VAT on gold-making charges may impact other businesses

VATP029 states that reverse charge mechanism applies only to goods and not to services.

File photo
File photo

By Pankaj S. Jain

Published: Sun 3 Jul 2022, 3:29 PM

Last updated: Sun 3 Jul 2022, 4:19 PM

The Federal Tax Authority (FTA) has recently issued a public clarification - VATP029 - relating to B2B supplies of gold and products consisting mainly of gold (‘Gold Items’). As the clarification relates to gold making charges, CFOs/CEOs in other businesses (especially those in Designated Zones (DZs)) have generally ignored its impact on their operations.

B2B supplies of gold items

Since 01/06/2018, the B2B supplies of gold items are subject to reverse charge mechanism (RCM). A VAT-registered business is generally not required to charge VAT on the supplies of gold items to another VAT-registered business. The VAT-registered buyer accounts for the VAT under RCM. The suppliers generally receive a consideration for the supply of gold items to cover the price of the gold as well as for the making services. The jewellery suppliers have not charged VAT on the total consideration of the B2B supplies since 01/06/2018.

VAT029 - Single vs Multiple Supplies

VATP029 states that a supply of Gold Items and making services could be categorised as:

* A single composite supply of a Gold Item; or

* Multiple supplies consisting of both goods (gold) and services (making charges)

The clarification states, the supply will be regarded as a single composite supply of gold items if:

* The supply consists of a principal component (gold item) and ancillary/incidental elements (the making service), or these components are so closely linked that it would be impossible or unnatural to split;

*If a supplier charges a single price for the gold item, including the making charge; and

* The gold item and the making service are supplied by the same supplier

On the other hand, if a supplier charges separately, or reflects separately, for the Gold Items and for the making services, the supplier is regarded as making multiple supplies of individual components. Each component would be treated as a separate supply attracting corresponding VAT treatment individually.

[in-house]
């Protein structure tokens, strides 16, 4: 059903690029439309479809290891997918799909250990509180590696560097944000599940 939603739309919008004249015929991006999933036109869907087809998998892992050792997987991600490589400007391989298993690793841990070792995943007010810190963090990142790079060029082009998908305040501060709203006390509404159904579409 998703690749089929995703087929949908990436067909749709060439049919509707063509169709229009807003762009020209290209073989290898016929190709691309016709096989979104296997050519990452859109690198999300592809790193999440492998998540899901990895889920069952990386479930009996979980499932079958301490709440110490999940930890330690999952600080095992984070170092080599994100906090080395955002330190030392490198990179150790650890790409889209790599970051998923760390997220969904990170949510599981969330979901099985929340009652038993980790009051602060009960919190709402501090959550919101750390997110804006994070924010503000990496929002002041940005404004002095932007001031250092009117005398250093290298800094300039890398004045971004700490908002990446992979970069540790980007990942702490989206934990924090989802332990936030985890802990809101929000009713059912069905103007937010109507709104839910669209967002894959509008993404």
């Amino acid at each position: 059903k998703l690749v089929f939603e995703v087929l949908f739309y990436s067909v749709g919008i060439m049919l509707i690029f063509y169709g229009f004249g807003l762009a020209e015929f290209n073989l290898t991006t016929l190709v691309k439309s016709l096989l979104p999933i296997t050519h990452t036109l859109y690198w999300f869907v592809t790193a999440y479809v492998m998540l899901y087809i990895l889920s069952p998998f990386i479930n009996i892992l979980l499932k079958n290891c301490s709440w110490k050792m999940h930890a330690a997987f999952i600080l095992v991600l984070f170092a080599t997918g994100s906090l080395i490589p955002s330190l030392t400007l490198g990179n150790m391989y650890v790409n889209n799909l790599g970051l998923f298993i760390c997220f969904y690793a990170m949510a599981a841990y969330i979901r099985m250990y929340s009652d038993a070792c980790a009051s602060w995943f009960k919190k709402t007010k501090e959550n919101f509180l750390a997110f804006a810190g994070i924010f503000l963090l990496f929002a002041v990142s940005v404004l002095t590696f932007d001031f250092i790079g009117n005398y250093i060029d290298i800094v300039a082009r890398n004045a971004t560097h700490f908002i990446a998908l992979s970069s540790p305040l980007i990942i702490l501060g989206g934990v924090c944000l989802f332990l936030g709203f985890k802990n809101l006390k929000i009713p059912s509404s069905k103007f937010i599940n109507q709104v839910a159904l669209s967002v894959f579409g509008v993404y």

Implications on jewellery

VATP029 states that RCM applies only to goods and not to services. If a supplier has charged, or reflected, a separate price for the making services for B2B supplies, the supplier would be required to pay VAT on such making services. The suppliers are apparently required to submit voluntary disclosure to correct the tax treatment since 01/06/2018. Voluntary disclosure could attract administrative penalties up to 30 per cent of tax amount till date. Another direct impact could be on B2C supplies of gold items under Tourist Refund Scheme. Akin to RCM, tourist refund scheme applies only to goods and not to services. As per the reasons given in VATP029, if the jewellers charged, or reflected, the ‘making’ services separately, they would be required to make voluntary disclosures relating to such supplies to the tourists.

International Jurisprudence and VATP029

It is interesting to note that VATP029 seems to differentiate between a single composite supply and multiple supplies primarily on the fact whether a single price has been charged or not.

The price on an invoice could be artificially split-up, or consolidated into a single price, by a supplier. The decision of the European Court of Justice (ECJ) in the case of Levob Verzekeringen BV and Part Service Srl are the landmark cases on this issue. The Court has held that the manner how the prices are reflected in a contract/invoice should not decide the nature of supplies. The determinative criteria should be the degree of linkage of two or more elements and the rationality to split those elements.

Other businesses

If charging, or reflecting, separately the prices for the goods and for services could attract VAT on services, it could have wide ramifications on many businesses.

To illustrate, Designated Zone suppliers often reflect separate prices for the supply of goods and for incidental services such as specialised packaging, freight etc. to the mainland customers. Though VAT would not have been charged on the total price of the supplies from DZ, VATP029 could directly impact the VAT on the service elements shown separately on the invoices. Similarly, manufacturers who charge for designing services separately before manufacturing & exporting the goods could also be impacted where the services itself do not qualify for zero-rating as exports independently. Alternatively, a leasing company could artificially split up the lease charges into (taxable) rental services and (VAT-exempt) finance services to save on VAT.

Action points

The jewellery businesses appears to have valid grounds to request for penalty waivers in relation to voluntary disclosures. It would be prudent for all businesses including the jewellery industry to first examine and understand the implications on VATP029 on their operations. A further clarification could be sought from FTA on the specific issues arising from the recent public clarification.

The writer is the managing director of AskPankaj Tax Consultants. For feedback and queries write to Views expressed are his own and do not reflect the newspaper’s policy.

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